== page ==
More of a methodology question than an Anaplan question. Is a traceability matrix required or a part of The Anaplan Way (or Agile)?
What an awesome question. I can tell by the question you've implemented a lot of solutions.
In the Anaplan Way course I took, a traceability matrix was not mentioned; but, as a good practice, I would highly advise having one, especially if there are multiple modelers and/or if the user-stories are complicated. This is particularly true when it comes to data transformations.
Honestly, I've found some of the best documentation you can create as it relates to traceability are the "sources" of data. It can become very hard to determine (or even remember) where the data came from originally. While most people will probably tell you to document your sources in the "notes" section of your actions, I found it very hard to get everyone to adhere to a common way to document that (plus, you don't get a lot of visible space in the notes). When you get up to about 30 actions (i've seen some with over 200) you have to have a systematic way to document the sources. You will definitely encounter this when you start implementing multiple applications together as part of the the connected planning process.
To keep track of changes, I have implemented two different strategies. You might try one or create your own.
1. Use the Anaplan Way application - free download from the app hub. It takes some time to get used to it but it actually serves two purposes. One, it follows the Anaplan Way methodology and documents as you go. This is great with the user stories. Plus, there's really good online training on how to use it. The second purpose, is more selfish. You will see some AMAZING things you can do with Anaplan. Honestly, I think I learned most of my tips/tricks from that app.
2. You can build your own Excel interface and manage your traceability matrix there. While this isn't best practice, sometimes you have to be more practical. I have even interfaced Excel to the Anaplan Way app. From PowerPoint, I use PowerPoint-VBA to read my Excel sheet and make very appealing slides for each user-story. Now, there's even a built in interface in PowerPoint to Anaplan. I haven't tried that but I suppose that might work too.
Let's keep the conversation going! What specific use-cases are you thinking about as it relates to a traceability matrix?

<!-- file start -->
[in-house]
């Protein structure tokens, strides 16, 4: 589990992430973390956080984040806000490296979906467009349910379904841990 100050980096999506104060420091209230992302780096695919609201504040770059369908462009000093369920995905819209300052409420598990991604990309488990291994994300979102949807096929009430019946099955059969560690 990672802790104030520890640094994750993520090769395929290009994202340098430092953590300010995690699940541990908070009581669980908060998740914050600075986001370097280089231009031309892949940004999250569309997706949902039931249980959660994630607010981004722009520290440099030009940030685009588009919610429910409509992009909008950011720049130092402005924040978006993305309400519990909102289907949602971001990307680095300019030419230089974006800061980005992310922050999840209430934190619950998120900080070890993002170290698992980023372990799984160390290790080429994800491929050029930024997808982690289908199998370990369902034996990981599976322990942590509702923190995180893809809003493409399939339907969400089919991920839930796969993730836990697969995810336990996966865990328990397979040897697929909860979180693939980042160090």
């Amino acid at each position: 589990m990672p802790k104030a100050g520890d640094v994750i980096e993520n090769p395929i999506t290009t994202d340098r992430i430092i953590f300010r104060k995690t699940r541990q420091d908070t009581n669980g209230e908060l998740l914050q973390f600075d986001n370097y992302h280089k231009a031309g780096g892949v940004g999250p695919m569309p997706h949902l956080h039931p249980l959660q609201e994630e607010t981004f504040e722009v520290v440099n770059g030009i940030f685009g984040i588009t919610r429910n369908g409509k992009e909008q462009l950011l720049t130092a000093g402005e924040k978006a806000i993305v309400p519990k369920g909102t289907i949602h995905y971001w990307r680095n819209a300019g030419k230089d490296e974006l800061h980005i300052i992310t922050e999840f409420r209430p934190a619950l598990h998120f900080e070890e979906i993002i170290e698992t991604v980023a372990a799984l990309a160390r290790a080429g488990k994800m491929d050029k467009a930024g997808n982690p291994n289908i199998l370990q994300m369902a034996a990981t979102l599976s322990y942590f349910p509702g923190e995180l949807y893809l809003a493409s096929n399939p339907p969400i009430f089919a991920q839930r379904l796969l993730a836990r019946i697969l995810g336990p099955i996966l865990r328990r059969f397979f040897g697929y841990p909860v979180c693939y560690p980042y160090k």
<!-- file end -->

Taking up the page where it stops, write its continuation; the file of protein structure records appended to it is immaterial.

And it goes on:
Hello @Joshua.Huilar ,
Anaplan way has the RTM (Requirement traceability matrix).
In Anaplan Way, User stories represent the Requirements.
If you carefuly look at the contents of user story, there is a field called "Acceptence Criteria". It is nothing but a description of how the user story can be tested. So each user story must have one or more ways to test it completely.
UAT test cases must be a mear compilation of all "Acceptence criteria". More detailed acceptence criteria the better for complete and quality testing. We must insist users to write the user stories with complete details in "Acceptence critieria".
@JaredDolich and @ArunManickam thank you for the responses!
Regarding use cases, at my previous firm my primary focus was on FP&A (across numerous industries) and S&OP (e.g. demand planning, production planning, MRP, etc.) solutions. At my current firm the focus is on FP&A for financial services companies.
Project deliverables at my previous firm included user stories with acceptance criteria and test scripts, which would be created by the client and tracked via a project management tool (e.g. JIRA or TFS). At my current firm we have those same deliverables but also a traceability matrix. Some online sources stated that traceability matrices are typically not included in Agile as one is typically covered via the user stories and test scripts. Overall, I feel the traceability matrix may be redundant to normal Agile, but to your point, perhaps there is a benefit to having it on more complex projects.
Regarding using the Anaplan Way application from AppHub. At my last firm we used a separate project management tool because the firm implemented other services outside of Anaplan. This would enable a standard approach to track projects across multiple practices. At my current firm, typically the client dictates we use the client's existing project management tools. I agree that the Anaplan Way application would have some good tips and tricks to use, and that having the client update their project deliverables in the Anaplan Way application would give them more exposure to Anaplan and hopefully shorten any learning curve time.
Regarding creating user stories in Power Point. I've seen projects with 100+ user stories, so I feel like a project management tool like JIRA or TFS would serve the same purpose as Power Point. On average, how many user stories do your projects have that you would then create in Power Point?
Speaking of user stories. It'd be nice if Anaplan provided standard user story templates understanding that they will cover 80% of client requirements and there will always be another 20% that will have to be further defined during requirements gathering with each client. At both firms, I've observed user stories always being created from scratch and many clients asking if there are standard user stories that we can start them off with. I myself have attempted to draft standard user stories and garner feedback from my broader teams to supplement those as needed.
I am cognizant that many firms are trying to establish their own value proposition to prospective clients, but for example, headcount and opex planning are relatively the same regardless of the industry or size of a company. For that, I think there should be standard user stories similar to the scoping scripts that Anaplan provides.